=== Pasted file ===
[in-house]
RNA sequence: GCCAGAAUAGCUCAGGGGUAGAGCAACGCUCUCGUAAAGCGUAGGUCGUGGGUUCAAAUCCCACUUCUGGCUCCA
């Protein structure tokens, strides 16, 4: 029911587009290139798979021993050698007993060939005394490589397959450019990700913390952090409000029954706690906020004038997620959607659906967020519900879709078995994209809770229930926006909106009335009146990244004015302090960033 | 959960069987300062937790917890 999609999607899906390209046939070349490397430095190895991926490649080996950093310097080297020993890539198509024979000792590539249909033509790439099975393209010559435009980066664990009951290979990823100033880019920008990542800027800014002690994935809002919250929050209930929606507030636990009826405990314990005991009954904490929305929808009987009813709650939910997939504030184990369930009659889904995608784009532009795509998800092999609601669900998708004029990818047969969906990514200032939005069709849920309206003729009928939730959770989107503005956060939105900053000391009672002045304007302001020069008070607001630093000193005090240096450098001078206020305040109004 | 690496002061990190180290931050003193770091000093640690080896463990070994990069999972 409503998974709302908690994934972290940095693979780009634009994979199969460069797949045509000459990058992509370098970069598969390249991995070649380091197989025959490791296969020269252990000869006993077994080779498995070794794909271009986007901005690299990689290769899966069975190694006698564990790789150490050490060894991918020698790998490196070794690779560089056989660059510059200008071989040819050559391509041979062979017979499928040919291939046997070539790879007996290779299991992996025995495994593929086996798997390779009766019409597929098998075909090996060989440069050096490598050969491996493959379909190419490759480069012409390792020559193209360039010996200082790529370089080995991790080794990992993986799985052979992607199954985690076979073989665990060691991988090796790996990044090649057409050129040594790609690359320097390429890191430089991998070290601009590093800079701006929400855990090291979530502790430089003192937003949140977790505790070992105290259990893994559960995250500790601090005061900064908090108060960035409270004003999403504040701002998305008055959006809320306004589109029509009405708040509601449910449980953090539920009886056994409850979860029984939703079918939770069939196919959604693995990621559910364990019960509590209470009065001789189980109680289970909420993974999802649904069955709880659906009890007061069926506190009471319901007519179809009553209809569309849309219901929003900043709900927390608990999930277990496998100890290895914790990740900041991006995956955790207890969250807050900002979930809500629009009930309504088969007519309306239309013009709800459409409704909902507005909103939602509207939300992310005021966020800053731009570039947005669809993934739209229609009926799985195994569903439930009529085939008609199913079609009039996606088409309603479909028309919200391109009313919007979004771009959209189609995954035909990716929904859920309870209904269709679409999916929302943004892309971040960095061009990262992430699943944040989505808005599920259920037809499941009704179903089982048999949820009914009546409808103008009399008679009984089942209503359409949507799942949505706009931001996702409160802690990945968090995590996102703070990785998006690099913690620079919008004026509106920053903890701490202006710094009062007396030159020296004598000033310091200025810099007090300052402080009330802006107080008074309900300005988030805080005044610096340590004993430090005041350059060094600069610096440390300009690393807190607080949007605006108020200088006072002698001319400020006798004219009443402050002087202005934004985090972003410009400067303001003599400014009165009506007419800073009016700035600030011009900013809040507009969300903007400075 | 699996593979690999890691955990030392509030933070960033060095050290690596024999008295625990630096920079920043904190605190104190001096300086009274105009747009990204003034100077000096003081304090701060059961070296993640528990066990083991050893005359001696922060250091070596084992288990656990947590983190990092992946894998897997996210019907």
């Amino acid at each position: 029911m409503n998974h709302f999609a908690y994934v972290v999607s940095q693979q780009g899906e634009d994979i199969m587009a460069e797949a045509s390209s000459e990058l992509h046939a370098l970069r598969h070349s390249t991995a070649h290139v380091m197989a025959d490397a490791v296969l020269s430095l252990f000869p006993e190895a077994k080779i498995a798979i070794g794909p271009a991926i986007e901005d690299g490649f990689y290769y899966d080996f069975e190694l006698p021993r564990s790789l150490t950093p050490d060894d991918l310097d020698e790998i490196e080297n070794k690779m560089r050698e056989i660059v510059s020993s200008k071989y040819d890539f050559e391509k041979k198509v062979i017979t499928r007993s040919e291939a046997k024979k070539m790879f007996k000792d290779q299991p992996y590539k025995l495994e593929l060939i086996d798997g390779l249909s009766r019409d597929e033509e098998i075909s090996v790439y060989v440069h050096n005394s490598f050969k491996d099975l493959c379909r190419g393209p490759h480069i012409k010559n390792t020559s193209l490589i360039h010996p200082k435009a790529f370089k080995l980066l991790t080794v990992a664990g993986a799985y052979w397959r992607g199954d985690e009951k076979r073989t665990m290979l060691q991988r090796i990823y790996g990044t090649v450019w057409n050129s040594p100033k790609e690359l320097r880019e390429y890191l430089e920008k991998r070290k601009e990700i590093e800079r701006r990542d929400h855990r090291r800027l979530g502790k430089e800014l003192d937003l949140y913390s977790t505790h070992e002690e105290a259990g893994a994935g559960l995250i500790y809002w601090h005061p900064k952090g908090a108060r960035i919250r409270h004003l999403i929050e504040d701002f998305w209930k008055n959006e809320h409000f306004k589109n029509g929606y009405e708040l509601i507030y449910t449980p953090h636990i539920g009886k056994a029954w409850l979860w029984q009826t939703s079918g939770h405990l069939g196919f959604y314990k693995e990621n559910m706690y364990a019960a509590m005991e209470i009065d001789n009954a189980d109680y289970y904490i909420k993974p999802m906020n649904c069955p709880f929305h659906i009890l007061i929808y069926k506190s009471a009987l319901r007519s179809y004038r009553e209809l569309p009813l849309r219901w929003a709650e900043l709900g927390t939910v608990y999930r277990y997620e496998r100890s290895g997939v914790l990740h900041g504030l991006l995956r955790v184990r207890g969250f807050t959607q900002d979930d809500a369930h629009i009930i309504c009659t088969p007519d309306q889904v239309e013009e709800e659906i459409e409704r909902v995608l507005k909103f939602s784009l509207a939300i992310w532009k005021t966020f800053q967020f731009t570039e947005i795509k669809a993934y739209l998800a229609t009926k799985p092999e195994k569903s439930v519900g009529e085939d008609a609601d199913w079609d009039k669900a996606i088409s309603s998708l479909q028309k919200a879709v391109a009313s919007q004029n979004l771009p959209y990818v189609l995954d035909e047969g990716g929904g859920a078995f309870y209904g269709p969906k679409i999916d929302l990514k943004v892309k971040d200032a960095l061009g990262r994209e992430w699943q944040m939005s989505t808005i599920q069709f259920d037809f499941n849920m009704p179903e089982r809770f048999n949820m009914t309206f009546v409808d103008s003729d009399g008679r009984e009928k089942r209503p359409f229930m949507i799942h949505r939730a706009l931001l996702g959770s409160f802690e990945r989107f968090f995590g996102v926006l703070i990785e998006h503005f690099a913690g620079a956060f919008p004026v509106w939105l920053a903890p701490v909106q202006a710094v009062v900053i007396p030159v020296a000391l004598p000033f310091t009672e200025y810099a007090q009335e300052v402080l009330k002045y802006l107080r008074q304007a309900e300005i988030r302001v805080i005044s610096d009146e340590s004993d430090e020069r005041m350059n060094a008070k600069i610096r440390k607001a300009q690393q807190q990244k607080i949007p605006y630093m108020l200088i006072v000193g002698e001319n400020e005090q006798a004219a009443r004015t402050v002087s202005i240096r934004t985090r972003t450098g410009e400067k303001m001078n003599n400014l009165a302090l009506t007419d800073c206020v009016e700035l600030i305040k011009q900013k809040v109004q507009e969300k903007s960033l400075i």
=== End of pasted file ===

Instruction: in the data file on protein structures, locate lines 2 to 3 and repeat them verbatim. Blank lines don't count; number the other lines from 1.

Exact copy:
RNA sequence: GCCAGAAUAGCUCAGGGGUAGAGCAACGCUCUCGUAAAGCGUAGGUCGUGGGUUCAAAUCCCACUUCUGGCUCCA
């Protein structure tokens, strides 16, 4: 029911587009290139798979021993050698007993060939005394490589397959450019990700913390952090409000029954706690906020004038997620959607659906967020519900879709078995994209809770229930926006909106009335009146990244004015302090960033 | 959960069987300062937790917890 999609999607899906390209046939070349490397430095190895991926490649080996950093310097080297020993890539198509024979000792590539249909033509790439099975393209010559435009980066664990009951290979990823100033880019920008990542800027800014002690994935809002919250929050209930929606507030636990009826405990314990005991009954904490929305929808009987009813709650939910997939504030184990369930009659889904995608784009532009795509998800092999609601669900998708004029990818047969969906990514200032939005069709849920309206003729009928939730959770989107503005956060939105900053000391009672002045304007302001020069008070607001630093000193005090240096450098001078206020305040109004 | 690496002061990190180290931050003193770091000093640690080896463990070994990069999972 409503998974709302908690994934972290940095693979780009634009994979199969460069797949045509000459990058992509370098970069598969390249991995070649380091197989025959490791296969020269252990000869006993077994080779498995070794794909271009986007901005690299990689290769899966069975190694006698564990790789150490050490060894991918020698790998490196070794690779560089056989660059510059200008071989040819050559391509041979062979017979499928040919291939046997070539790879007996290779299991992996025995495994593929086996798997390779009766019409597929098998075909090996060989440069050096490598050969491996493959379909190419490759480069012409390792020559193209360039010996200082790529370089080995991790080794990992993986799985052979992607199954985690076979073989665990060691991988090796790996990044090649057409050129040594790609690359320097390429890191430089991998070290601009590093800079701006929400855990090291979530502790430089003192937003949140977790505790070992105290259990893994559960995250500790601090005061900064908090108060960035409270004003999403504040701002998305008055959006809320306004589109029509009405708040509601449910449980953090539920009886056994409850979860029984939703079918939770069939196919959604693995990621559910364990019960509590209470009065001789189980109680289970909420993974999802649904069955709880659906009890007061069926506190009471319901007519179809009553209809569309849309219901929003900043709900927390608990999930277990496998100890290895914790990740900041991006995956955790207890969250807050900002979930809500629009009930309504088969007519309306239309013009709800459409409704909902507005909103939602509207939300992310005021966020800053731009570039947005669809993934739209229609009926799985195994569903439930009529085939008609199913079609009039996606088409309603479909028309919200391109009313919007979004771009959209189609995954035909990716929904859920309870209904269709679409999916929302943004892309971040960095061009990262992430699943944040989505808005599920259920037809499941009704179903089982048999949820009914009546409808103008009399008679009984089942209503359409949507799942949505706009931001996702409160802690990945968090995590996102703070990785998006690099913690620079919008004026509106920053903890701490202006710094009062007396030159020296004598000033310091200025810099007090300052402080009330802006107080008074309900300005988030805080005044610096340590004993430090005041350059060094600069610096440390300009690393807190607080949007605006108020200088006072002698001319400020006798004219009443402050002087202005934004985090972003410009400067303001003599400014009165009506007419800073009016700035600030011009900013809040507009969300903007400075 | 699996593979690999890691955990030392509030933070960033060095050290690596024999008295625990630096920079920043904190605190104190001096300086009274105009747009990204003034100077000096003081304090701060059961070296993640528990066990083991050893005359001696922060250091070596084992288990656990947590983190990092992946894998897997996210019907």